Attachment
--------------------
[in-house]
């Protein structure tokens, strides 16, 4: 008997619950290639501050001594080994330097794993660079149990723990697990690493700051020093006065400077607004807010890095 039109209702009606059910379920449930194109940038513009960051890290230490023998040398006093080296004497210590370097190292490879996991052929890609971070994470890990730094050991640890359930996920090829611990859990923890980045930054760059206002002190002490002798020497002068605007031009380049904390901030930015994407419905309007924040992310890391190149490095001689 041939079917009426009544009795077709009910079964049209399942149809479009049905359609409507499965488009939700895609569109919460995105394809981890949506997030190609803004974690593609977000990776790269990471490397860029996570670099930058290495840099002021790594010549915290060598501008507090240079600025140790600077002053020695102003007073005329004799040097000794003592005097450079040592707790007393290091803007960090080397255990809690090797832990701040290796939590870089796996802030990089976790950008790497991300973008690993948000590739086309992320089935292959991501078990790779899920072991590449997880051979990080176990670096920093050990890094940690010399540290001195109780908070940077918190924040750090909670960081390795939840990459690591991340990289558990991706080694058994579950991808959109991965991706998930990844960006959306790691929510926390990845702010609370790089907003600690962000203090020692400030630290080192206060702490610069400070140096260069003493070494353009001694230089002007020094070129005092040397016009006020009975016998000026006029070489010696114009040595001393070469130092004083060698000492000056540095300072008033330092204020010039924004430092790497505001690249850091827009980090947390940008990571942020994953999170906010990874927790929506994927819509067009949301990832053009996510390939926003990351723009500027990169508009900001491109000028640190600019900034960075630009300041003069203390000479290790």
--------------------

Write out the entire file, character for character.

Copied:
[in-house]
């Protein structure tokens, strides 16, 4: 008997619950290639501050001594080994330097794993660079149990723990697990690493700051020093006065400077607004807010890095 039109209702009606059910379920449930194109940038513009960051890290230490023998040398006093080296004497210590370097190292490879996991052929890609971070994470890990730094050991640890359930996920090829611990859990923890980045930054760059206002002190002490002798020497002068605007031009380049904390901030930015994407419905309007924040992310890391190149490095001689 041939079917009426009544009795077709009910079964049209399942149809479009049905359609409507499965488009939700895609569109919460995105394809981890949506997030190609803004974690593609977000990776790269990471490397860029996570670099930058290495840099002021790594010549915290060598501008507090240079600025140790600077002053020695102003007073005329004799040097000794003592005097450079040592707790007393290091803007960090080397255990809690090797832990701040290796939590870089796996802030990089976790950008790497991300973008690993948000590739086309992320089935292959991501078990790779899920072991590449997880051979990080176990670096920093050990890094940690010399540290001195109780908070940077918190924040750090909670960081390795939840990459690591991340990289558990991706080694058994579950991808959109991965991706998930990844960006959306790691929510926390990845702010609370790089907003600690962000203090020692400030630290080192206060702490610069400070140096260069003493070494353009001694230089002007020094070129005092040397016009006020009975016998000026006029070489010696114009040595001393070469130092004083060698000492000056540095300072008033330092204020010039924004430092790497505001690249850091827009980090947390940008990571942020994953999170906010990874927790929506994927819509067009949301990832053009996510390939926003990351723009500027990169508009900001491109000028640190600019900034960075630009300041003069203390000479290790």